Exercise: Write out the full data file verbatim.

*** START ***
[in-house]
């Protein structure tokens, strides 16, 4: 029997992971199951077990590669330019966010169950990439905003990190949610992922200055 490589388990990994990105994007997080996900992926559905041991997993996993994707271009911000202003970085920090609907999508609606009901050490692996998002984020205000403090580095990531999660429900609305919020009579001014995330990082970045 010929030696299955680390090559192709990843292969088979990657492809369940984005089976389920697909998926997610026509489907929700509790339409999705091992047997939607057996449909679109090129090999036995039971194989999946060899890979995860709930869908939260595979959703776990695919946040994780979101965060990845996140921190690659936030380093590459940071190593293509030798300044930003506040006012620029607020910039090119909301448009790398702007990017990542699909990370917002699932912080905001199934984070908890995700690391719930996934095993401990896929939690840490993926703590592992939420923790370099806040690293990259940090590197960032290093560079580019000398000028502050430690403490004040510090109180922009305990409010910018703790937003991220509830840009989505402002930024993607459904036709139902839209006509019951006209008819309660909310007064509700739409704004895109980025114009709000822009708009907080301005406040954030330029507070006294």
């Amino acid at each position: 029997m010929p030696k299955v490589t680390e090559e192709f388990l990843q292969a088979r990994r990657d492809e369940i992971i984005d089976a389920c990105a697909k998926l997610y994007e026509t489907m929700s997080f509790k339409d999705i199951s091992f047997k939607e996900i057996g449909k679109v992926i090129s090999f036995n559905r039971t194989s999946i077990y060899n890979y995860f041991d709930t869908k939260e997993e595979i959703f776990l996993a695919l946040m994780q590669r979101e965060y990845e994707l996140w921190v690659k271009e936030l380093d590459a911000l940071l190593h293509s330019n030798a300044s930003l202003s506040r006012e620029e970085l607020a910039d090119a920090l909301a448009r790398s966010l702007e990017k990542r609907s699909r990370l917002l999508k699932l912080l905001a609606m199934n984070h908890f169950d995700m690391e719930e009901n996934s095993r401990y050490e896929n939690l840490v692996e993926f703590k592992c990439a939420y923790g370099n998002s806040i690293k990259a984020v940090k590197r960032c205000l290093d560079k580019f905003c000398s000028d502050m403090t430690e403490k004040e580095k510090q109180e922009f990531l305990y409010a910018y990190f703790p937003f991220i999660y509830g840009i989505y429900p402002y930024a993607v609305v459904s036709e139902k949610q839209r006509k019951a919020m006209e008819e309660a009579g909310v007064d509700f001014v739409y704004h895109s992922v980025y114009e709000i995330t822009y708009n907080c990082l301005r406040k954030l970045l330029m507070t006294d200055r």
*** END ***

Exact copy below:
[in-house]
């Protein structure tokens, strides 16, 4: 029997992971199951077990590669330019966010169950990439905003990190949610992922200055 490589388990990994990105994007997080996900992926559905041991997993996993994707271009911000202003970085920090609907999508609606009901050490692996998002984020205000403090580095990531999660429900609305919020009579001014995330990082970045 010929030696299955680390090559192709990843292969088979990657492809369940984005089976389920697909998926997610026509489907929700509790339409999705091992047997939607057996449909679109090129090999036995039971194989999946060899890979995860709930869908939260595979959703776990695919946040994780979101965060990845996140921190690659936030380093590459940071190593293509030798300044930003506040006012620029607020910039090119909301448009790398702007990017990542699909990370917002699932912080905001199934984070908890995700690391719930996934095993401990896929939690840490993926703590592992939420923790370099806040690293990259940090590197960032290093560079580019000398000028502050430690403490004040510090109180922009305990409010910018703790937003991220509830840009989505402002930024993607459904036709139902839209006509019951006209008819309660909310007064509700739409704004895109980025114009709000822009708009907080301005406040954030330029507070006294």
């Amino acid at each position: 029997m010929p030696k299955v490589t680390e090559e192709f388990l990843q292969a088979r990994r990657d492809e369940i992971i984005d089976a389920c990105a697909k998926l997610y994007e026509t489907m929700s997080f509790k339409d999705i199951s091992f047997k939607e996900i057996g449909k679109v992926i090129s090999f036995n559905r039971t194989s999946i077990y060899n890979y995860f041991d709930t869908k939260e997993e595979i959703f776990l996993a695919l946040m994780q590669r979101e965060y990845e994707l996140w921190v690659k271009e936030l380093d590459a911000l940071l190593h293509s330019n030798a300044s930003l202003s506040r006012e620029e970085l607020a910039d090119a920090l909301a448009r790398s966010l702007e990017k990542r609907s699909r990370l917002l999508k699932l912080l905001a609606m199934n984070h908890f169950d995700m690391e719930e009901n996934s095993r401990y050490e896929n939690l840490v692996e993926f703590k592992c990439a939420y923790g370099n998002s806040i690293k990259a984020v940090k590197r960032c205000l290093d560079k580019f905003c000398s000028d502050m403090t430690e403490k004040e580095k510090q109180e922009f990531l305990y409010a910018y990190f703790p937003f991220i999660y509830g840009i989505y429900p402002y930024a993607v609305v459904s036709e139902k949610q839209r006509k019951a919020m006209e008819e309660a009579g909310v007064d509700f001014v739409y704004h895109s992922v980025y114009e709000i995330t822009y708009n907080c990082l301005r406040k954030l970045l330029m507070t006294d200055r």